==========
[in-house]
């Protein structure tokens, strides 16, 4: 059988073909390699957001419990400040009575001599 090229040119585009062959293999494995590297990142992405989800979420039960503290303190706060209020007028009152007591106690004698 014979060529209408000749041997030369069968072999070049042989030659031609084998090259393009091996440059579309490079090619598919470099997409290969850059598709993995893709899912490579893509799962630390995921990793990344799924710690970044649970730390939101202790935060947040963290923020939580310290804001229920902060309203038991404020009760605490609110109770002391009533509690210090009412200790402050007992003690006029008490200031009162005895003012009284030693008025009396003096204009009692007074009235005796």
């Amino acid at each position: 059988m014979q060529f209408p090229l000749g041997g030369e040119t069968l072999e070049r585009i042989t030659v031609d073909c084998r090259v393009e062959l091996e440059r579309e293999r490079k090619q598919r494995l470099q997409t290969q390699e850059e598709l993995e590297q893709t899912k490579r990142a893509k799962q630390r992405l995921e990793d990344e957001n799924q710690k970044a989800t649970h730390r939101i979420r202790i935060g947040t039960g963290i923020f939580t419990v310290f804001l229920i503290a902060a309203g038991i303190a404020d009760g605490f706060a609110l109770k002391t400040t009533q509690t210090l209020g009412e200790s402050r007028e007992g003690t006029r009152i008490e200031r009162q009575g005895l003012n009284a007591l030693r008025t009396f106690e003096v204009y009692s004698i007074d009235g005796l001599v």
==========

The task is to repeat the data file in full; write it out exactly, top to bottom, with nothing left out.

[in-house]
């Protein structure tokens, strides 16, 4: 059988073909390699957001419990400040009575001599 090229040119585009062959293999494995590297990142992405989800979420039960503290303190706060209020007028009152007591106690004698 014979060529209408000749041997030369069968072999070049042989030659031609084998090259393009091996440059579309490079090619598919470099997409290969850059598709993995893709899912490579893509799962630390995921990793990344799924710690970044649970730390939101202790935060947040963290923020939580310290804001229920902060309203038991404020009760605490609110109770002391009533509690210090009412200790402050007992003690006029008490200031009162005895003012009284030693008025009396003096204009009692007074009235005796």
């Amino acid at each position: 059988m014979q060529f209408p090229l000749g041997g030369e040119t069968l072999e070049r585009i042989t030659v031609d073909c084998r090259v393009e062959l091996e440059r579309e293999r490079k090619q598919r494995l470099q997409t290969q390699e850059e598709l993995e590297q893709t899912k490579r990142a893509k799962q630390r992405l995921e990793d990344e957001n799924q710690k970044a989800t649970h730390r939101i979420r202790i935060g947040t039960g963290i923020f939580t419990v310290f804001l229920i503290a902060a309203g038991i303190a404020d009760g605490f706060a609110l109770k002391t400040t009533q509690t210090l209020g009412e200790s402050r007028e007992g003690t006029r009152i008490e200031r009162q009575g005895l003012n009284a007591l030693r008025t009396f106690e003096v204009y009692s004698i007074d009235g005796l001599v």